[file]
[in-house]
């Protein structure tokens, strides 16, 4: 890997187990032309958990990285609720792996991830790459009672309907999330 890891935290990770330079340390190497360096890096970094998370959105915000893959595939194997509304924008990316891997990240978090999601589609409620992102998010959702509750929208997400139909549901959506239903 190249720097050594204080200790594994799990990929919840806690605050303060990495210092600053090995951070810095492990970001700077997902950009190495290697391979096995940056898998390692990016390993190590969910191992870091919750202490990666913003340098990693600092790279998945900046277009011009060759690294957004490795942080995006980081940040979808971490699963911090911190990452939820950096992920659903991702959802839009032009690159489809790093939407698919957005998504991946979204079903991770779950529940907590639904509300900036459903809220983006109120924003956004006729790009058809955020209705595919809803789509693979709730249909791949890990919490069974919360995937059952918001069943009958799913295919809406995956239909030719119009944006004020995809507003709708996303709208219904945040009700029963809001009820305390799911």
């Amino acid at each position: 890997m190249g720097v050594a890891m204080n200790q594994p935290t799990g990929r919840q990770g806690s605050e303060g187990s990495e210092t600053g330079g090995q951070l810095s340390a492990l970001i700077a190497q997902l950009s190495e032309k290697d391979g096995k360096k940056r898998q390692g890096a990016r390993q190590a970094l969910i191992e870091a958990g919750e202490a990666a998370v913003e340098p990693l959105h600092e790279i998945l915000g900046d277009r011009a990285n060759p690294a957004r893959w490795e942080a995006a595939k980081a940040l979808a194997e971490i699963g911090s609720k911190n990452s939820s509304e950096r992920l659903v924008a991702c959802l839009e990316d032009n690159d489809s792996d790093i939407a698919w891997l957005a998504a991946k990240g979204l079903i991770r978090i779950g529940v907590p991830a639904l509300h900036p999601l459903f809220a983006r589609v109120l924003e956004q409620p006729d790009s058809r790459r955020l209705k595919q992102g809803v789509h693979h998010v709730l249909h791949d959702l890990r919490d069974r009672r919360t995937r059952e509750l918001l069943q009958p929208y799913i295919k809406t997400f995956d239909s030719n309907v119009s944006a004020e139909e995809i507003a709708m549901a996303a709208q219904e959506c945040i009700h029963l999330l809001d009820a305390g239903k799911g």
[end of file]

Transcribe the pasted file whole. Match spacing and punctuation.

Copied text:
[in-house]
């Protein structure tokens, strides 16, 4: 890997187990032309958990990285609720792996991830790459009672309907999330 890891935290990770330079340390190497360096890096970094998370959105915000893959595939194997509304924008990316891997990240978090999601589609409620992102998010959702509750929208997400139909549901959506239903 190249720097050594204080200790594994799990990929919840806690605050303060990495210092600053090995951070810095492990970001700077997902950009190495290697391979096995940056898998390692990016390993190590969910191992870091919750202490990666913003340098990693600092790279998945900046277009011009060759690294957004490795942080995006980081940040979808971490699963911090911190990452939820950096992920659903991702959802839009032009690159489809790093939407698919957005998504991946979204079903991770779950529940907590639904509300900036459903809220983006109120924003956004006729790009058809955020209705595919809803789509693979709730249909791949890990919490069974919360995937059952918001069943009958799913295919809406995956239909030719119009944006004020995809507003709708996303709208219904945040009700029963809001009820305390799911």
């Amino acid at each position: 890997m190249g720097v050594a890891m204080n200790q594994p935290t799990g990929r919840q990770g806690s605050e303060g187990s990495e210092t600053g330079g090995q951070l810095s340390a492990l970001i700077a190497q997902l950009s190495e032309k290697d391979g096995k360096k940056r898998q390692g890096a990016r390993q190590a970094l969910i191992e870091a958990g919750e202490a990666a998370v913003e340098p990693l959105h600092e790279i998945l915000g900046d277009r011009a990285n060759p690294a957004r893959w490795e942080a995006a595939k980081a940040l979808a194997e971490i699963g911090s609720k911190n990452s939820s509304e950096r992920l659903v924008a991702c959802l839009e990316d032009n690159d489809s792996d790093i939407a698919w891997l957005a998504a991946k990240g979204l079903i991770r978090i779950g529940v907590p991830a639904l509300h900036p999601l459903f809220a983006r589609v109120l924003e956004q409620p006729d790009s058809r790459r955020l209705k595919q992102g809803v789509h693979h998010v709730l249909h791949d959702l890990r919490d069974r009672r919360t995937r059952e509750l918001l069943q009958p929208y799913i295919k809406t997400f995956d239909s030719n309907v119009s944006a004020e139909e995809i507003a709708m549901a996303a709208q219904e959506c945040i009700h029963l999330l809001d009820a305390g239903k799911g």